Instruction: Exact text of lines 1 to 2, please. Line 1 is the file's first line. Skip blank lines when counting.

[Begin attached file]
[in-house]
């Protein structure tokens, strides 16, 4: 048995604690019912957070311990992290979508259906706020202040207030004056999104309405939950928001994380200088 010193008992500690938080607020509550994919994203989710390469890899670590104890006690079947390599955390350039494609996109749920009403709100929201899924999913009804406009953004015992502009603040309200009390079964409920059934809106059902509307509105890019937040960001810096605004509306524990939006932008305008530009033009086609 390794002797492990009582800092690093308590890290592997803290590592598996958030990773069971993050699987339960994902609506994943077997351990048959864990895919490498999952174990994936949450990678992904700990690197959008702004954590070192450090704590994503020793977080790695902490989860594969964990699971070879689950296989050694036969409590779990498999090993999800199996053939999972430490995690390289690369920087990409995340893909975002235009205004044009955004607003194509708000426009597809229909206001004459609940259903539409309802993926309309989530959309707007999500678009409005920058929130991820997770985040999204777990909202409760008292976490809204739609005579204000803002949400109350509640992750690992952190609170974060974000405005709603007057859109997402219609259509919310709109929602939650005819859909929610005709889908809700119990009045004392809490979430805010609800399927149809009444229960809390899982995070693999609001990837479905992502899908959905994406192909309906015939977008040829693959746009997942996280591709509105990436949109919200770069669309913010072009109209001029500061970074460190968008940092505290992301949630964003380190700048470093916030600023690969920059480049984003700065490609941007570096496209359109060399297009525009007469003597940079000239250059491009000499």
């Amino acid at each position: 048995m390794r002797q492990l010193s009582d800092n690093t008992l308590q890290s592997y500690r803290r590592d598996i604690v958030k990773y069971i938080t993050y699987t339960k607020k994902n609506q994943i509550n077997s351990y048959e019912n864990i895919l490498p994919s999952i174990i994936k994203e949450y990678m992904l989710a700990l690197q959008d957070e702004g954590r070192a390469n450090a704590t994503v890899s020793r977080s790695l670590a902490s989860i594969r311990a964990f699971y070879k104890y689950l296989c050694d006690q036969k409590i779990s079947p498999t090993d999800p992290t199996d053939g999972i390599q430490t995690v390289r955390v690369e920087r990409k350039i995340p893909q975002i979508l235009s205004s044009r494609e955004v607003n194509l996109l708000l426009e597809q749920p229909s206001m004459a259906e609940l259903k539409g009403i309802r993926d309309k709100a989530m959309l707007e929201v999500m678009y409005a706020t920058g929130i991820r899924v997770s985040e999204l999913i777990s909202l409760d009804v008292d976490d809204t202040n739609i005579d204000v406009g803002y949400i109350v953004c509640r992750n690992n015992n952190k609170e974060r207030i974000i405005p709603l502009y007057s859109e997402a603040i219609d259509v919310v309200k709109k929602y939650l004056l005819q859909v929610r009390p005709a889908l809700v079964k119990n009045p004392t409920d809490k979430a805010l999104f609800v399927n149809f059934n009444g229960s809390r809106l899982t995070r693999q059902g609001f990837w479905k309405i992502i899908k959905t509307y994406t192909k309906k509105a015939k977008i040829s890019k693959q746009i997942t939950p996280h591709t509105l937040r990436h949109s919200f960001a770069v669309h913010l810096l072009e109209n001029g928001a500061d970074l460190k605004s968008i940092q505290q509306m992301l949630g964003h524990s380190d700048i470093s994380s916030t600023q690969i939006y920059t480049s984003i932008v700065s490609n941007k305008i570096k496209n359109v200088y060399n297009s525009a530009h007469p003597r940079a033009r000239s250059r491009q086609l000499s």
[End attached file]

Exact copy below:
[in-house]
């Protein structure tokens, strides 16, 4: 048995604690019912957070311990992290979508259906706020202040207030004056999104309405939950928001994380200088 010193008992500690938080607020509550994919994203989710390469890899670590104890006690079947390599955390350039494609996109749920009403709100929201899924999913009804406009953004015992502009603040309200009390079964409920059934809106059902509307509105890019937040960001810096605004509306524990939006932008305008530009033009086609 390794002797492990009582800092690093308590890290592997803290590592598996958030990773069971993050699987339960994902609506994943077997351990048959864990895919490498999952174990994936949450990678992904700990690197959008702004954590070192450090704590994503020793977080790695902490989860594969964990699971070879689950296989050694036969409590779990498999090993999800199996053939999972430490995690390289690369920087990409995340893909975002235009205004044009955004607003194509708000426009597809229909206001004459609940259903539409309802993926309309989530959309707007999500678009409005920058929130991820997770985040999204777990909202409760008292976490809204739609005579204000803002949400109350509640992750690992952190609170974060974000405005709603007057859109997402219609259509919310709109929602939650005819859909929610005709889908809700119990009045004392809490979430805010609800399927149809009444229960809390899982995070693999609001990837479905992502899908959905994406192909309906015939977008040829693959746009997942996280591709509105990436949109919200770069669309913010072009109209001029500061970074460190968008940092505290992301949630964003380190700048470093916030600023690969920059480049984003700065490609941007570096496209359109060399297009525009007469003597940079000239250059491009000499």